Progressive Teachers Union of Zimbabwe President Takavafira Zhou said police surveillance and harassment "surpasses our understanding,” adding that his union is considering a new strike to remedy such grievances
Sandra Nyaira | Washington
Zimbabwean schools opened for a new term on Tuesday amid threats of a strike by teachers over meager salaries and a hostile working environment in which they find themselves targeted by police and agents of national security services.
Progressive Teachers Union of Zimbabwe President Takavafira Zhou said police surveillance and harassment of teachers "surpasses our understanding,” adding that his union is considering a new strike to remedy such grievances.
Elsewhere, state and private schools were said to be turning away pupils who had not paid tuition fees in advance for the second term of the year.
Union leader Zhou said the national unity government has failed to address the plight of teachers who have lost their respected position in society as schools have been over by militants of President Robert Mugabe's ZANU-PF party who have targeted teachers who they suspect of supporting parties in opposition to Mr. Mugabe.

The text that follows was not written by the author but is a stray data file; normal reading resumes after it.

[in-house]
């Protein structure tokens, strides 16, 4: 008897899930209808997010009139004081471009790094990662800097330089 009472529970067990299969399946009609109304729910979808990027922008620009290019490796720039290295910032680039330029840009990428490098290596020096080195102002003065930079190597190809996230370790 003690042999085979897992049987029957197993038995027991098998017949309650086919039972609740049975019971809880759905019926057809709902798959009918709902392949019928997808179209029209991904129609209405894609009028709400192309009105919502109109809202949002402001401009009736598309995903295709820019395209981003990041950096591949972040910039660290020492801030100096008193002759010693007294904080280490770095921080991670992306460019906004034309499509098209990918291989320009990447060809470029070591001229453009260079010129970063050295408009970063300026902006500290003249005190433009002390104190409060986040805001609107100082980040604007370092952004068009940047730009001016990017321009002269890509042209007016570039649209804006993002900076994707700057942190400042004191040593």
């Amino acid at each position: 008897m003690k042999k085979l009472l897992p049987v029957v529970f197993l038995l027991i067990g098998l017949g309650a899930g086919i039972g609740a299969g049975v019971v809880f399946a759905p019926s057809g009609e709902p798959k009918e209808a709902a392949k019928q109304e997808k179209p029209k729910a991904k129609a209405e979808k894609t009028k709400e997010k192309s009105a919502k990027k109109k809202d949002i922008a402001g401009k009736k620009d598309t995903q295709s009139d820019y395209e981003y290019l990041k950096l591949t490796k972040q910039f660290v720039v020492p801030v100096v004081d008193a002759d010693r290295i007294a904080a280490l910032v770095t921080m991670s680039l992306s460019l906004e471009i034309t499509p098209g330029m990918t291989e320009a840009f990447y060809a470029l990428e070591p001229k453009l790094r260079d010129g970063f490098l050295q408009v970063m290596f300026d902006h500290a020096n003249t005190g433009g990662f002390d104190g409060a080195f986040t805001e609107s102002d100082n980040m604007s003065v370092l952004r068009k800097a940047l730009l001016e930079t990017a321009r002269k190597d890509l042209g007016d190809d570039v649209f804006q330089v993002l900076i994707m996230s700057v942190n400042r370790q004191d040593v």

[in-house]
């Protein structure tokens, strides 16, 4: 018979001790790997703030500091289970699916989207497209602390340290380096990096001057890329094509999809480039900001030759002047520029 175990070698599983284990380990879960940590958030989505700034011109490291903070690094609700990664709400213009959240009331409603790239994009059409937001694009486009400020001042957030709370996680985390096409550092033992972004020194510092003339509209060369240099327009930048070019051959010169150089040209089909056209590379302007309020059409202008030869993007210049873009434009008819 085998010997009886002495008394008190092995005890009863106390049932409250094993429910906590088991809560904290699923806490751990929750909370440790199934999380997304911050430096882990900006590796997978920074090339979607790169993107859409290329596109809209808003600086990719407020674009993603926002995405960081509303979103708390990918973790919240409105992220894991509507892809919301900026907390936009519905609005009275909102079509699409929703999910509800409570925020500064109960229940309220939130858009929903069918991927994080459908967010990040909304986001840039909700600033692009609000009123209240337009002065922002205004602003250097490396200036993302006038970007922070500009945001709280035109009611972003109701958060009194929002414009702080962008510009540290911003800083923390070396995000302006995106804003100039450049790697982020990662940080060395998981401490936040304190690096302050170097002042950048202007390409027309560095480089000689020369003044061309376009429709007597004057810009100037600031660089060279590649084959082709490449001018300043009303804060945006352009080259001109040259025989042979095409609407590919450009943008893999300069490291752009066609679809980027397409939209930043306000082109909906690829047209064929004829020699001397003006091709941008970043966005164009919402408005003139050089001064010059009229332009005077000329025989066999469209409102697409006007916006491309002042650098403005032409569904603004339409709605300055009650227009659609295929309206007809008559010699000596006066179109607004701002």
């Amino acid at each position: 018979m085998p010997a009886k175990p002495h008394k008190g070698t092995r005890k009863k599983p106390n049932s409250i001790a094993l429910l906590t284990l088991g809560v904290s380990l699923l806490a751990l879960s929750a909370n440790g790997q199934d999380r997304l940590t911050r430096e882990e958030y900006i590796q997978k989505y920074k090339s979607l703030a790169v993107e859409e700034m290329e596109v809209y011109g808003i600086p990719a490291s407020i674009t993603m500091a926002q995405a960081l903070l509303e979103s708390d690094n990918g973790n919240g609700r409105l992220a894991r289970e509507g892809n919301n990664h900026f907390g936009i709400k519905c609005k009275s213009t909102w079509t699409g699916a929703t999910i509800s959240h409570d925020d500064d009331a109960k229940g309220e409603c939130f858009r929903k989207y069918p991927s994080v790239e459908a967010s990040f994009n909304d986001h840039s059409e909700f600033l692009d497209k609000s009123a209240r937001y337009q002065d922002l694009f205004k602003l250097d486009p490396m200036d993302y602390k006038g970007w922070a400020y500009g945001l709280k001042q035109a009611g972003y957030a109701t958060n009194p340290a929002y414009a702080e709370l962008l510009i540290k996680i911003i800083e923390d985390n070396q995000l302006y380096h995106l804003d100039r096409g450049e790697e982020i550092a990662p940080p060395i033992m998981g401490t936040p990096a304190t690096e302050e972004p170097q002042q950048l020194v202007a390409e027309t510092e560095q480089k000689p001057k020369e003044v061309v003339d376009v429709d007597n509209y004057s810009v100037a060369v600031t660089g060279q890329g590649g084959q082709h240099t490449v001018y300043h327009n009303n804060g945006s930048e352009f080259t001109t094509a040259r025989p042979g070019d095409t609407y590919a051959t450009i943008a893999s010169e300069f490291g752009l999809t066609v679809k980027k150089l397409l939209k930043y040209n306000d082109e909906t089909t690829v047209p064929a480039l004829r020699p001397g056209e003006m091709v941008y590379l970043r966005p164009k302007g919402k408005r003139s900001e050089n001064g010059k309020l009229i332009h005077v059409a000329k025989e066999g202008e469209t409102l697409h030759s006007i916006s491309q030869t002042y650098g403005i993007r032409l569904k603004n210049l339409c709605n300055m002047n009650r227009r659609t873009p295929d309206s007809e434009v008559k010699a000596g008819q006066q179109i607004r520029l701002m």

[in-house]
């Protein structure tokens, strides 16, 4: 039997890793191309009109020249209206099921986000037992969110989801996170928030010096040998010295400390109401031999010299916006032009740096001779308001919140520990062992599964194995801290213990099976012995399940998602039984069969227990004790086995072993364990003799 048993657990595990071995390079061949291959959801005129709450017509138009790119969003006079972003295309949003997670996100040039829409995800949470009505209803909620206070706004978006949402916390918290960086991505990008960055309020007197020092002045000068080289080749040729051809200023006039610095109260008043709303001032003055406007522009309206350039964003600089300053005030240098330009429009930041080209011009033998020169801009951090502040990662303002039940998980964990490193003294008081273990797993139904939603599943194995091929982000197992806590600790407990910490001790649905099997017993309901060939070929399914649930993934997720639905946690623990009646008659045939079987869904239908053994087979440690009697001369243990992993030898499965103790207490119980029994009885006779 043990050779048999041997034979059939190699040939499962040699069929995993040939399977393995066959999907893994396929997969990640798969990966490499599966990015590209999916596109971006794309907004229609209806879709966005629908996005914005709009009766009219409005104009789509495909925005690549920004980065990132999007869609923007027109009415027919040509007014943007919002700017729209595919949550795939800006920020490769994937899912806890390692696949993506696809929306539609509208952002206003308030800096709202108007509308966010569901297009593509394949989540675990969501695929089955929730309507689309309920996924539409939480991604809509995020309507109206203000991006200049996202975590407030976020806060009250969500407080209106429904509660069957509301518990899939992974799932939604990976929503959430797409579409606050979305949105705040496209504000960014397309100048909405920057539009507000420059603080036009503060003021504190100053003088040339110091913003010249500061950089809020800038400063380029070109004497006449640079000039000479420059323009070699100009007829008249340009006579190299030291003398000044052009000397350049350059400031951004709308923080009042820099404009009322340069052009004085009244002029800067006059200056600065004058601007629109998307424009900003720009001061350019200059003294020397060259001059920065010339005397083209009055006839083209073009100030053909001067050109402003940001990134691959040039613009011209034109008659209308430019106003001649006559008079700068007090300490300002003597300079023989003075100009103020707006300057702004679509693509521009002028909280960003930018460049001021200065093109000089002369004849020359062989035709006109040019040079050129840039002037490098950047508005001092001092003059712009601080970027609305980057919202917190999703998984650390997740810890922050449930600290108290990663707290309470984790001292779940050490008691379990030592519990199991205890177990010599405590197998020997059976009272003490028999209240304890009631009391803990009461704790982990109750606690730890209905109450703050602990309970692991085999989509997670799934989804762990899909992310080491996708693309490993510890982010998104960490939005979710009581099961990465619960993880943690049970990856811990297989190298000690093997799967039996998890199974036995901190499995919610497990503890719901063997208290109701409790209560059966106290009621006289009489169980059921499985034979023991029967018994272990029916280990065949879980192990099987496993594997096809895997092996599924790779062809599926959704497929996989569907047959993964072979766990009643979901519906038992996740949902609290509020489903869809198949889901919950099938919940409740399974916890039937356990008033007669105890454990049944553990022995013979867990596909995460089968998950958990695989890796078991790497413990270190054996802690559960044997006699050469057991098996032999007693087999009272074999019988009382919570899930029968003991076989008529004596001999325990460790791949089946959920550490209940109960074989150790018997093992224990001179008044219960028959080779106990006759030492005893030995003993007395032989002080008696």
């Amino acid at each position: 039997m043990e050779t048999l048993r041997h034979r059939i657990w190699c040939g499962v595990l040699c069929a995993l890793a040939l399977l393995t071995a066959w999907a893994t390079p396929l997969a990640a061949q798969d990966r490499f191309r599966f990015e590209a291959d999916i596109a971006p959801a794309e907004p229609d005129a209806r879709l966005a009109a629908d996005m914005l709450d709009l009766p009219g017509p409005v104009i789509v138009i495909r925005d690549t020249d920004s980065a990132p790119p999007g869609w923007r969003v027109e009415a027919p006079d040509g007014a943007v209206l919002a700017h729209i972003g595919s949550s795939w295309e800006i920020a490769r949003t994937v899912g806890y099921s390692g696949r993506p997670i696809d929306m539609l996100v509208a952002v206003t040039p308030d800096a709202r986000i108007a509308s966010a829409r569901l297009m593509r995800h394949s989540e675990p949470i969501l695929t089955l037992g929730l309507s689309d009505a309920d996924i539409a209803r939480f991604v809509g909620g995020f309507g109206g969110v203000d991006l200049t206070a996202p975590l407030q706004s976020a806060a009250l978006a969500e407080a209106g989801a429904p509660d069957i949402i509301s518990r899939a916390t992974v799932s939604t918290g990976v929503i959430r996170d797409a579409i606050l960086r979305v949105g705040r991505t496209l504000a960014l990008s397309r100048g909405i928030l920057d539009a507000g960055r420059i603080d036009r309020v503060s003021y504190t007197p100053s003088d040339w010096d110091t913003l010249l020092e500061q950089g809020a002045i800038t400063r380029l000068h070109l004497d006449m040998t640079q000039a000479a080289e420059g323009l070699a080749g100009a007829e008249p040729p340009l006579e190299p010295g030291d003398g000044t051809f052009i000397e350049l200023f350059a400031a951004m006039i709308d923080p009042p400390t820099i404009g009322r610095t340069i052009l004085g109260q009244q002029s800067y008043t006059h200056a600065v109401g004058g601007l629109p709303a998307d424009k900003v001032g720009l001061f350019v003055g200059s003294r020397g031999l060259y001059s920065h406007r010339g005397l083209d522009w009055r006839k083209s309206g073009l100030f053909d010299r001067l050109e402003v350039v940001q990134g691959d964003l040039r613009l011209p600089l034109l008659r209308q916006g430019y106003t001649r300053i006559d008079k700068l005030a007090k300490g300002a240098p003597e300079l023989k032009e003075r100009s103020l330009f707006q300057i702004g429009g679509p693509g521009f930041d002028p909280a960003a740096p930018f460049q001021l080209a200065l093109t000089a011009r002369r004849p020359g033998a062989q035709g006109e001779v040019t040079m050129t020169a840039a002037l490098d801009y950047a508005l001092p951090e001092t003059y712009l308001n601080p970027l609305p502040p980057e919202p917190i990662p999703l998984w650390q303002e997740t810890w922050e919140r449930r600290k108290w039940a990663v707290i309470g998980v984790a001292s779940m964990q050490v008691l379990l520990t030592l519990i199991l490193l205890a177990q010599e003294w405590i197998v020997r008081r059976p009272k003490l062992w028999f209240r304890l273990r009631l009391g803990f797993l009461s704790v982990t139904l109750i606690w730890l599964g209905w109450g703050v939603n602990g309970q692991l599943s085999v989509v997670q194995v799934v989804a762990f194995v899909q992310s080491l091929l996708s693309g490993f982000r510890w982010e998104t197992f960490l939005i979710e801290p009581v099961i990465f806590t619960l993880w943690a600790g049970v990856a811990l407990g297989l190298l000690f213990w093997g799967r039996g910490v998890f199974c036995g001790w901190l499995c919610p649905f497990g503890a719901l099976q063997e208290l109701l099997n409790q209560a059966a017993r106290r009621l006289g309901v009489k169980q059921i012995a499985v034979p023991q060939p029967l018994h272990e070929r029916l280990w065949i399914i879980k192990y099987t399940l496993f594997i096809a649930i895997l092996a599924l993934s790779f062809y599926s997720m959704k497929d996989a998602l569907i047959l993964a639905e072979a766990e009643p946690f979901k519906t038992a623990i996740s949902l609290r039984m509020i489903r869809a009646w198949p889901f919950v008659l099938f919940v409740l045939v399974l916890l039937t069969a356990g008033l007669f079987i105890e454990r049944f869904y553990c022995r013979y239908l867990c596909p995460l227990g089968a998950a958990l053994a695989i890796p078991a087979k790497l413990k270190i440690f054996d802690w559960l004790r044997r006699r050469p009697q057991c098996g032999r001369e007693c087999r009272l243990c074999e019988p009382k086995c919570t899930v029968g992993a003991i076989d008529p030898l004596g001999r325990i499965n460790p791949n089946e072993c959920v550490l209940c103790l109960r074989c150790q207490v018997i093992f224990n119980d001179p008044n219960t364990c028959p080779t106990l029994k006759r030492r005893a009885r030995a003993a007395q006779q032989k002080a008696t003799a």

Zhou said teachers hope the government in the next few weeks will urgently address their longstanding issues and avoid an industrial action that he says would undermine an education system which is still on the road to recovery after near collapse in 2008.
"The inclusive government has for the past years engaged in reckless gambling rather than address the plight of the workers," Zhou declared.
"Teachers have experienced a systematic psychological degradation as politicians engaged in political rhetoric rather than addressing their plight. Their patience has been overstretched and will not accept any further historical revisionism in which those in power forget the truth or are constantly guilty of selective forgetfulness."
Teachers Union of Zimbabwe Chief Executive Emmanuel Nyawo said instructors are tired of empty promises from politicians and will not be deterred from striking in June.